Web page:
Friday, February 4, 2011

The cold hard truth about the stimulus...

IT'S WORKING! That's right, the Recovery Act that President Obama put into place in 2009 is showing signs that it's actually working (Link). Employment figures for the month of January came out today and 50,000 new jobs were added in the private sector last month, marking the 11th straight month of private sector growth. While it may be small compared to the last two months, we have to take into account seasonal employment around the holidays has most likely ended. What is even more impressive is that for the second straight month, the unemployment number has dropped to 9.0%. While that still a far cry compared to the 5.8% back in 2008, it shows that we're finally getting back on the right track. It's a very impressive drop in just the span of two months, and if it comtinues to drop, then maybe we'll finally be able to get out economic ditch. Around here, it was reported that General Electric will recall 280 workers to the locomotive plant in my town to work on a huge order that came in from China. Imagine what would happen if the President's high speed railroad plan went through, GE would be clamoring for more workers. Unfortunately it also comes at a time when the school district in my town is facing a budget shortfall and will likely have to cut teachers and close a school to make up that difference. Some government assistance would be very helpful since the President wants to reform our educational system in the way that No Child Left Behind was supposed to, but failed to acheive. But as usual, I digress. The important thing to note is that demon spawn of the Democrats, the Recovery Act, is actually starting to show signs that it's working. Also note that while Republicans in Congress will try to take credit for this, they haven't been in power long enough to make a notable difference because the House is still working on H.R. 3. They might have helped, but they didn't do it all.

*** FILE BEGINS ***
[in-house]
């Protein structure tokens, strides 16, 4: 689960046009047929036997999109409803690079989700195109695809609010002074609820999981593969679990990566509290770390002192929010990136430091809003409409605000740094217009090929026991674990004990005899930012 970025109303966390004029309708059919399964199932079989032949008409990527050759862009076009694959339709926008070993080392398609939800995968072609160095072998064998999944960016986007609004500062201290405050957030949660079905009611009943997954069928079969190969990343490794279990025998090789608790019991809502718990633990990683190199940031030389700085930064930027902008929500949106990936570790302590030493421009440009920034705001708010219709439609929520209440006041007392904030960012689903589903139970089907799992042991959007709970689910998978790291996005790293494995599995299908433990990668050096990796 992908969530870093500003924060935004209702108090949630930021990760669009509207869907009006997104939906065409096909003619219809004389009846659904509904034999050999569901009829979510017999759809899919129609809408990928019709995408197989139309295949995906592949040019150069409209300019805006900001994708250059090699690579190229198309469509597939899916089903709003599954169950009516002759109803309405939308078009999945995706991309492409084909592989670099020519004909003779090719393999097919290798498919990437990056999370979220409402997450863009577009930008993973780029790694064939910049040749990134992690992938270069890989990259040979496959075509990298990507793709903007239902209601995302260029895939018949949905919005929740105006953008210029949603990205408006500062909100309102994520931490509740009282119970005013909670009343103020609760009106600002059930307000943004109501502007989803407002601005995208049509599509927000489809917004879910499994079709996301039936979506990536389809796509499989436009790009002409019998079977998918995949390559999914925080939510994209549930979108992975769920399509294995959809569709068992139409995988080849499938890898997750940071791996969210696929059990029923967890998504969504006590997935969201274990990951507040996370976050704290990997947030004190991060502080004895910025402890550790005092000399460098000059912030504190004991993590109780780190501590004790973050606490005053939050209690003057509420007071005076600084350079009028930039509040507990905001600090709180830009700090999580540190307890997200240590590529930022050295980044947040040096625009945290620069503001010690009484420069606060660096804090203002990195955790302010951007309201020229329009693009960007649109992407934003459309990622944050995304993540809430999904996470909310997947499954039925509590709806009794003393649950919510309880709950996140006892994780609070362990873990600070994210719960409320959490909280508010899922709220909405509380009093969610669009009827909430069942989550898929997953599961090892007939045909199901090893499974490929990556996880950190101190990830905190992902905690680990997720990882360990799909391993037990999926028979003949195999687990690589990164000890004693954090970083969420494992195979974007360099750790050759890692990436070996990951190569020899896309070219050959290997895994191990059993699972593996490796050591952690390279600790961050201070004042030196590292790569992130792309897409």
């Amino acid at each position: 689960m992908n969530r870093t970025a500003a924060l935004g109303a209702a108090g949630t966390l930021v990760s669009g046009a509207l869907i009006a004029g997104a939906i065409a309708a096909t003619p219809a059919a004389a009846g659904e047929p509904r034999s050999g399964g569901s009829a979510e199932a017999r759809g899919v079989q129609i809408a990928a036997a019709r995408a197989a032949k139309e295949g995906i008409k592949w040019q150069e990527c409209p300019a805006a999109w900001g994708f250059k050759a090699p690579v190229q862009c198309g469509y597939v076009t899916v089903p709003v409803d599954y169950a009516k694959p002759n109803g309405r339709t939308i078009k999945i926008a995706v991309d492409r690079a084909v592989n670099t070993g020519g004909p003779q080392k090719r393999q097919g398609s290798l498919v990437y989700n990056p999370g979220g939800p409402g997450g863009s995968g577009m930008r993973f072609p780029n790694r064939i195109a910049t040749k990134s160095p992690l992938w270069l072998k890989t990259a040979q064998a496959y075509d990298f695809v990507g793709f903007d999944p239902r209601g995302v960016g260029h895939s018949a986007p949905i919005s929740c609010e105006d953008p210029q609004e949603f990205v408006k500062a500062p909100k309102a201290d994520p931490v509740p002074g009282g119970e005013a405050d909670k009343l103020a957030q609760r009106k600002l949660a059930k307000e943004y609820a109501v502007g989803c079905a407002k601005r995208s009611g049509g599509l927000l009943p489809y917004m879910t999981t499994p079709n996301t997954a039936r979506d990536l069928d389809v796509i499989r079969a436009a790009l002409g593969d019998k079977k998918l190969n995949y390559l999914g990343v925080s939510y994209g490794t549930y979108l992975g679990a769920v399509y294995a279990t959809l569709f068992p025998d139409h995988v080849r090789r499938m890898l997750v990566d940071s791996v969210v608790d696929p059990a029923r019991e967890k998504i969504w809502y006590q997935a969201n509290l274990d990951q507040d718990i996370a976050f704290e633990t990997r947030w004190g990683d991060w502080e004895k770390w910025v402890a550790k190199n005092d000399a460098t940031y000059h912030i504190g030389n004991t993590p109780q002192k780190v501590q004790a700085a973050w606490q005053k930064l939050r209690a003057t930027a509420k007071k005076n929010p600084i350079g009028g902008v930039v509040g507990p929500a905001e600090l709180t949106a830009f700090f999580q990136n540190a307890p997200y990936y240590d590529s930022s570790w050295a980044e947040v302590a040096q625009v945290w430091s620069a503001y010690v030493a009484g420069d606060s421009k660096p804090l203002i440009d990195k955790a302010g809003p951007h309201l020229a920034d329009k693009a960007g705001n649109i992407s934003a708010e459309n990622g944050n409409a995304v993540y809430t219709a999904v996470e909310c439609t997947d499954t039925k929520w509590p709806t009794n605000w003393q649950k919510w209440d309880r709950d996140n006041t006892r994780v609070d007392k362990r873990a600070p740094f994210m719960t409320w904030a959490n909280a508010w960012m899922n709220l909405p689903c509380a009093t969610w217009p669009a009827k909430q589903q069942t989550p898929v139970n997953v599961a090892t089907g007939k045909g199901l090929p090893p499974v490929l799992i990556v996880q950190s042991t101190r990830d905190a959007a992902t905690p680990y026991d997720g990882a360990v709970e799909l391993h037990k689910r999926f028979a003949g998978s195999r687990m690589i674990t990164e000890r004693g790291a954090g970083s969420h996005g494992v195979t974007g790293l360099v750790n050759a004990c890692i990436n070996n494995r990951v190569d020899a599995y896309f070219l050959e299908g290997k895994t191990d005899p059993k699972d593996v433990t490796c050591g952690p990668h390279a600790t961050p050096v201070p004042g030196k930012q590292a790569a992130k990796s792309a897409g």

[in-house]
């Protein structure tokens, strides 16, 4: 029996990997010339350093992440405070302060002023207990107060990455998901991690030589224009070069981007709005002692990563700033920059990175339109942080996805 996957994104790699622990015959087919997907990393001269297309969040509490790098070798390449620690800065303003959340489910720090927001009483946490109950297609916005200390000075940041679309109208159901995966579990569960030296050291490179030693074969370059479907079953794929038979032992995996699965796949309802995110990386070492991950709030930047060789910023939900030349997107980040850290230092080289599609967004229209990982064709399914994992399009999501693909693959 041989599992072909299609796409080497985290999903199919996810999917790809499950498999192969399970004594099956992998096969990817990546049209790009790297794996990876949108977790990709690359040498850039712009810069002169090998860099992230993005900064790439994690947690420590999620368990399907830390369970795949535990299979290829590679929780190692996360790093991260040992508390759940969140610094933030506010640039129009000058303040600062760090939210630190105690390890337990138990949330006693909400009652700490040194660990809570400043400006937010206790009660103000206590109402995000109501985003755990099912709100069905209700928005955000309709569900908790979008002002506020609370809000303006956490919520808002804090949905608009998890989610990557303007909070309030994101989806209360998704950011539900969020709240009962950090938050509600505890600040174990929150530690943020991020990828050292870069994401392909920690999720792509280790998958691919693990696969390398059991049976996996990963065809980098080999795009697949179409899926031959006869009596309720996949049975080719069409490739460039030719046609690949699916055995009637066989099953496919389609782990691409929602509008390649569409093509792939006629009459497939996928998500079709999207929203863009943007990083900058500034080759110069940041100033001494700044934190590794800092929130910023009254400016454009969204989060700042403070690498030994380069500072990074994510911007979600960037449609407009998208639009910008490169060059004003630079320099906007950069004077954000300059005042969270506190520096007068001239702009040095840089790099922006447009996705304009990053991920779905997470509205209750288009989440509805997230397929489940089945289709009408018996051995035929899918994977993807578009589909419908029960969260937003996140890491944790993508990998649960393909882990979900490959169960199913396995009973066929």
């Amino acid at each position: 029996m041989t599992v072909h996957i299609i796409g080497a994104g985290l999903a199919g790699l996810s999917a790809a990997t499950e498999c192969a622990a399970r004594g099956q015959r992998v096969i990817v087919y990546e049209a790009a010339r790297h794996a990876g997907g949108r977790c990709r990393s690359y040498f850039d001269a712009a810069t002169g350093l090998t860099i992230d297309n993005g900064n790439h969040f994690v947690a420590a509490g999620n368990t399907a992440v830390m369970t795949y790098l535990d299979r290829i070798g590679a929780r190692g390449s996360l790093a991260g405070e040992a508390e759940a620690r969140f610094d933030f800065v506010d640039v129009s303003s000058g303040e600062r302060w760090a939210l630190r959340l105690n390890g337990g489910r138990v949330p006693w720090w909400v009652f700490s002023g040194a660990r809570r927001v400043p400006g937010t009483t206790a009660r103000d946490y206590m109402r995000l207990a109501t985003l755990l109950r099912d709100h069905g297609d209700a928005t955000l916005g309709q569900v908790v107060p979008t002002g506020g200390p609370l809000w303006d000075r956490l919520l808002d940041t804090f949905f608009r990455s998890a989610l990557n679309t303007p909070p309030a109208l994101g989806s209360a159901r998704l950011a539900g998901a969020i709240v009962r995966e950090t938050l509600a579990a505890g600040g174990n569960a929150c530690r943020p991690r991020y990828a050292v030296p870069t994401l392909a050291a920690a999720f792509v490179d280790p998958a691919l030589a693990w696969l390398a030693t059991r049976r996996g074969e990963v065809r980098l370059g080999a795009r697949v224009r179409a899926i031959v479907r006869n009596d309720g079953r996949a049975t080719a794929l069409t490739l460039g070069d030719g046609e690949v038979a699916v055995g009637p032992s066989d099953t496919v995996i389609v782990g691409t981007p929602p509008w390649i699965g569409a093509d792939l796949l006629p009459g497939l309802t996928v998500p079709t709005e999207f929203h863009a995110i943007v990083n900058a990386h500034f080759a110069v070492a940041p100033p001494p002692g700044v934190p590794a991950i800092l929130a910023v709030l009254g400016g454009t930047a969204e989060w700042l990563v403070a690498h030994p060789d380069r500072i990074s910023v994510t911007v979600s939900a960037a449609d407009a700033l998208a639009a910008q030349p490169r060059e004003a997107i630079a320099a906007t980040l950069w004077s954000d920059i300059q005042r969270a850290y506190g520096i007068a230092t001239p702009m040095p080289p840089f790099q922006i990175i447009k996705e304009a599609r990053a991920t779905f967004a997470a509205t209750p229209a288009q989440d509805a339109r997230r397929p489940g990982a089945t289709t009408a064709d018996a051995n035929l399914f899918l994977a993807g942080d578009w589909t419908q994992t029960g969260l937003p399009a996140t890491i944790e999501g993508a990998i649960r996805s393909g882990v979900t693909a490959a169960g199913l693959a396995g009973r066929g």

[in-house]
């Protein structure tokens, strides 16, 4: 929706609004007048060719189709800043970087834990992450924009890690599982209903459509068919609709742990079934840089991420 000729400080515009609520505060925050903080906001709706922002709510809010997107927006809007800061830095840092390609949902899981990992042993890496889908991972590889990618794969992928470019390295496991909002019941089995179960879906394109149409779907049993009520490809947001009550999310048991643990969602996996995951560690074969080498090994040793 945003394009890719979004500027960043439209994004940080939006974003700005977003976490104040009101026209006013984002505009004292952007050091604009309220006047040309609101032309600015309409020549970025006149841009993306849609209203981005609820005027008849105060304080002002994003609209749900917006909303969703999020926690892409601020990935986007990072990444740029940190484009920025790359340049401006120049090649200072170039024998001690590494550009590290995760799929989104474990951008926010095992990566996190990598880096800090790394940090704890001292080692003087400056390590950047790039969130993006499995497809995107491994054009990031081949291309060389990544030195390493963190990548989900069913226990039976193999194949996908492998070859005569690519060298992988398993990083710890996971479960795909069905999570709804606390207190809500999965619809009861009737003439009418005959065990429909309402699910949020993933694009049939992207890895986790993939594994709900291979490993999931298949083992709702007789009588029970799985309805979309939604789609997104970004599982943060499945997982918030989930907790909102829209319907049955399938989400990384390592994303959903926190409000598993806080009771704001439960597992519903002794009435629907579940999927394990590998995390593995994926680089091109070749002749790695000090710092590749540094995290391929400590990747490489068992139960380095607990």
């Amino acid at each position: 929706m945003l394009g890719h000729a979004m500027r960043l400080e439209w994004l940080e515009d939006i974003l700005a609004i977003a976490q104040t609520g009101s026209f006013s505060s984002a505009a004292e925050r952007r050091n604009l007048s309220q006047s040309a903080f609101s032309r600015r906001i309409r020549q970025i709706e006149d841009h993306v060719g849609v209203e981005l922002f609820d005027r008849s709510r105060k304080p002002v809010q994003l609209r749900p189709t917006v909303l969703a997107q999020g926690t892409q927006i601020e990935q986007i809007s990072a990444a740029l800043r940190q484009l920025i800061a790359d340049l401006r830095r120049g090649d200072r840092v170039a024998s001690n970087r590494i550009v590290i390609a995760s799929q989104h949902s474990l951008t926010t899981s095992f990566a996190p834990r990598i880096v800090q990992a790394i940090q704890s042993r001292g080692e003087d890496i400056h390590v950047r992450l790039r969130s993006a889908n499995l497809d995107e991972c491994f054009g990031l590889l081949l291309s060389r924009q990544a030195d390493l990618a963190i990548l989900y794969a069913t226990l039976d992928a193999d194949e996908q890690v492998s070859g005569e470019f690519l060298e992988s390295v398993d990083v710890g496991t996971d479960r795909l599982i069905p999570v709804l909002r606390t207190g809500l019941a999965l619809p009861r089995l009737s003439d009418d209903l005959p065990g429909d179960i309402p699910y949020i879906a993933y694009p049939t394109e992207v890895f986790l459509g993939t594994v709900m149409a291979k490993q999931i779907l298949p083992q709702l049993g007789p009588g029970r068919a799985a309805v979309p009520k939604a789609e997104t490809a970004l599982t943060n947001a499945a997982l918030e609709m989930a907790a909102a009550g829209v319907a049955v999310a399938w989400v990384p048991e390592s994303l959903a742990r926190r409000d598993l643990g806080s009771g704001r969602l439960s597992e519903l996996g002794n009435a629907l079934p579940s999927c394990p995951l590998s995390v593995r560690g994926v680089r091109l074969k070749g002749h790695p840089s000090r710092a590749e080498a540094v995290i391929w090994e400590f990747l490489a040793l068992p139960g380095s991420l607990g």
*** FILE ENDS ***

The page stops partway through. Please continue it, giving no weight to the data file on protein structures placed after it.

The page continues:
1. Excuse me, I would enjoy to discuss some Economics...

    I'm not even sure where to start.